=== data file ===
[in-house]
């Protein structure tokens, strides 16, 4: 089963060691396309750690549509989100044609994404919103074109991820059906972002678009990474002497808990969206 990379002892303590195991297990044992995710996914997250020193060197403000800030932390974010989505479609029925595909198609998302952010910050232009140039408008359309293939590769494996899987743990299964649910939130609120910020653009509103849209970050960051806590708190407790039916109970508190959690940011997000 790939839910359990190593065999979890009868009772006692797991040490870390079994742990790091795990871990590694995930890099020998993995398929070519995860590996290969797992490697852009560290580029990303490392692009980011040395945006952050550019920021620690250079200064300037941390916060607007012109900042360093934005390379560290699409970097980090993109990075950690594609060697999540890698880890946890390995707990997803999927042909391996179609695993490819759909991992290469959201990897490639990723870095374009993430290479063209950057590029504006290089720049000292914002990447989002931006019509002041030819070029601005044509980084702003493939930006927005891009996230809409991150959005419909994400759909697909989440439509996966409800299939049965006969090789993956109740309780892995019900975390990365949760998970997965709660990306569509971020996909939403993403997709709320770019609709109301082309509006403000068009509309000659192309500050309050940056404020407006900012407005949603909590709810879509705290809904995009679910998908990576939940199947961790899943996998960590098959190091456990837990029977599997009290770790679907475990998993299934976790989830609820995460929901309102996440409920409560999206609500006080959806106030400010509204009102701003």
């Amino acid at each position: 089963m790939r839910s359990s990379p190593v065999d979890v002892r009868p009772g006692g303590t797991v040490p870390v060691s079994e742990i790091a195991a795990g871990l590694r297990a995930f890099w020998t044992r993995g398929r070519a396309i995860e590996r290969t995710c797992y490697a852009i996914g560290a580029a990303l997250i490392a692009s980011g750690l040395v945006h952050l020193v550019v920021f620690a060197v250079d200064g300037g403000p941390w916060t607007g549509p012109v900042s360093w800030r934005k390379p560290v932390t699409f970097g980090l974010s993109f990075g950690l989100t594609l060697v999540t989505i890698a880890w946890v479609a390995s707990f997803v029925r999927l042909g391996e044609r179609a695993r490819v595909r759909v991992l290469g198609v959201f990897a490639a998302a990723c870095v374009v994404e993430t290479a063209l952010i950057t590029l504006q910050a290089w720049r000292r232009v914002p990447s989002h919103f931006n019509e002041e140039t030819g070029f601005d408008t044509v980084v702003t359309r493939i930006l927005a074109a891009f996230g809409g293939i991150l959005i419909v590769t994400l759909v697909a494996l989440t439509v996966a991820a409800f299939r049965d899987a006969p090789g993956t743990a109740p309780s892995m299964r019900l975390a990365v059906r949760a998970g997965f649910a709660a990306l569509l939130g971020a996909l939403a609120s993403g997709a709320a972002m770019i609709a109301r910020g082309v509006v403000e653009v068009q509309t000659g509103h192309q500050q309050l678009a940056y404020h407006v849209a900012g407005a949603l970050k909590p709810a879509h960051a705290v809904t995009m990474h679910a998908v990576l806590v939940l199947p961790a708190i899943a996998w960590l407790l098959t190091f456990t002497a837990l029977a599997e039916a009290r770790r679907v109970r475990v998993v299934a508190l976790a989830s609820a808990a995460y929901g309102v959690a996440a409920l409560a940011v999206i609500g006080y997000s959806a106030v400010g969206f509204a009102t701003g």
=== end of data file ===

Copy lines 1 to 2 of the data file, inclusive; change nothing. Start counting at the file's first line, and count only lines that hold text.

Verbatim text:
[in-house]
């Protein structure tokens, strides 16, 4: 089963060691396309750690549509989100044609994404919103074109991820059906972002678009990474002497808990969206 990379002892303590195991297990044992995710996914997250020193060197403000800030932390974010989505479609029925595909198609998302952010910050232009140039408008359309293939590769494996899987743990299964649910939130609120910020653009509103849209970050960051806590708190407790039916109970508190959690940011997000 790939839910359990190593065999979890009868009772006692797991040490870390079994742990790091795990871990590694995930890099020998993995398929070519995860590996290969797992490697852009560290580029990303490392692009980011040395945006952050550019920021620690250079200064300037941390916060607007012109900042360093934005390379560290699409970097980090993109990075950690594609060697999540890698880890946890390995707990997803999927042909391996179609695993490819759909991992290469959201990897490639990723870095374009993430290479063209950057590029504006290089720049000292914002990447989002931006019509002041030819070029601005044509980084702003493939930006927005891009996230809409991150959005419909994400759909697909989440439509996966409800299939049965006969090789993956109740309780892995019900975390990365949760998970997965709660990306569509971020996909939403993403997709709320770019609709109301082309509006403000068009509309000659192309500050309050940056404020407006900012407005949603909590709810879509705290809904995009679910998908990576939940199947961790899943996998960590098959190091456990837990029977599997009290770790679907475990998993299934976790989830609820995460929901309102996440409920409560999206609500006080959806106030400010509204009102701003």